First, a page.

As we enter 2022, it is worthwhile to look back on the key trends in the U.S. payments space during the past quarter, as many of these trends should continue this year.
Key credit card metrics continued to improve.
- According to the FDIC, credit card outstandings rose 1.2% y/y (to $806 billion) in 3Q21, the first y/y growth rate since the first quarter of 2020.
- The Federal Reserve Bank of New York reported that the credit card application rate rose throughout 2021, reaching 26.5% in October 2021 (a significant change when compared to the series low of 15.7% in October 2020)
- Purchase volume rose at a 20%+ rate for most leading issuers in 3Q21
- Charge-off rates remained at or near at historic lows.
Leading issuers launched new credit cards to fill gaps in their product portfolios and upgraded existing cards in key categories.
- Wells Fargo launched a low-rate card called Reflect, featuring an 18-month 0% introductory rate that will rise to 21 months for cardholders who make payments on time.
- Capital One (Venture X), American Express (Morgan Stanley Cash Preferred) and Bank of America (Premium Rewards Elite) rolled out new premium cards.
- U.S. Bank launched secured card versions of two existing unsecured credit cards; Altitude Go and Cash+.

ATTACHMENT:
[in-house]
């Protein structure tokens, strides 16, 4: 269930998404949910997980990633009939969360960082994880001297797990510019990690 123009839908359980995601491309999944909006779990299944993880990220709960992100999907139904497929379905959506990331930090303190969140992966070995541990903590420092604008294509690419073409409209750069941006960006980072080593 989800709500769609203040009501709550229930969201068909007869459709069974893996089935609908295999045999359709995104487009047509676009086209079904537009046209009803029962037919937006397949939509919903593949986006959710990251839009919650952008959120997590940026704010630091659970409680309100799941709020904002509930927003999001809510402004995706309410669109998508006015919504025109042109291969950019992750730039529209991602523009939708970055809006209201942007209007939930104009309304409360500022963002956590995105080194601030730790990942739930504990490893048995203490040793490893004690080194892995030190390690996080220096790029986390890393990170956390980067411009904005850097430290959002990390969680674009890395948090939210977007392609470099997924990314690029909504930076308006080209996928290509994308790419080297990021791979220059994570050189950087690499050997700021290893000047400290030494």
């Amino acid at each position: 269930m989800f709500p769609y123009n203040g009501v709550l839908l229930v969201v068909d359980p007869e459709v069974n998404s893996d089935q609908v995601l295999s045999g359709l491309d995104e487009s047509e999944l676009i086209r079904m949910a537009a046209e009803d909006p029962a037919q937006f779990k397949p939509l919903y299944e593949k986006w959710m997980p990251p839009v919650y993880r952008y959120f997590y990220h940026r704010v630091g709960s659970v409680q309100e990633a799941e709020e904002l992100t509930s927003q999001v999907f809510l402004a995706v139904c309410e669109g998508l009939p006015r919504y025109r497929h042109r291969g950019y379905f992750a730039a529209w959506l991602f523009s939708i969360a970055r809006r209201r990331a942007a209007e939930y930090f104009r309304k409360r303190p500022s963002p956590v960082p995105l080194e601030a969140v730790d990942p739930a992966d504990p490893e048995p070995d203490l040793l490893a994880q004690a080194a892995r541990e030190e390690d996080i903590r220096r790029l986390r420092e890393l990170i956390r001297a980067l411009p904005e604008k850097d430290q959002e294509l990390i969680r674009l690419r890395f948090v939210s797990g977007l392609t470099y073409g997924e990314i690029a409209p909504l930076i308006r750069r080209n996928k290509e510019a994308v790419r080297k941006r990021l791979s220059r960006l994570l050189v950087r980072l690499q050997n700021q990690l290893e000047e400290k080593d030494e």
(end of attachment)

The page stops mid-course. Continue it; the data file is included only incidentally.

- Climate change-focused challenger bank Aspiration introduced the Aspiration Zero Card.
The Buy Now/Pay Later (BNPL) market continued to grow and evolve, with traditional payments players (e.g., Capital One, Mastercard) announcing plans to introduce BNPL options. Existing BNPL players reciprocated by launching card and pay-in-full options (e.g., Klarna announced plans to introduce a debit card and Affirm announced a pay-in-full option).
Gen Z and Millennials have emerged as key targets for both established and emerging payments firms.
- American Express reported that spending by Gen Z and Millennials rose 38% between 2Q19 and 2Q21, while Baby Boomer spending declined over the same period. And perhaps more significantly, Gen Z and Millennials accounted for 75% of new Platinum cardmembers.
- TransUnion reported Gen Z and Millennials accounted for 47% of total credit card originations in 2Q21, up from 39% in 2Q19.
- However, it appears that traditional banks have not yet adapted their underwriting processes to capture this segment. A survey by Alliance Data found that 27% of Gen Zers claim to have been turned down when applying for their first credit card, a rate two times the level of any other generation.
The strong growth in digital payments (which accelerated during the pandemic) continued in 4Q21:
- A Discover Global Network survey found that nearly half (49%) of consumers are more comfortable with making digital payments as a result of COVID-19.
- eMarketer predicts that U.S. e-commerce sales will pass $1 trillion in 2022.
- Leading person-to-person payments provider Zelle processed $127 billion of payments in 3Q21, up 53% y/y.
We expect that most of these payments trends will continue in 2022 as consumer behaviors and preferences continue to be reshaped by the COVID-19 pandemic, and established and emerging payments providers adapt their solutions, offers and messaging to these market dynamics.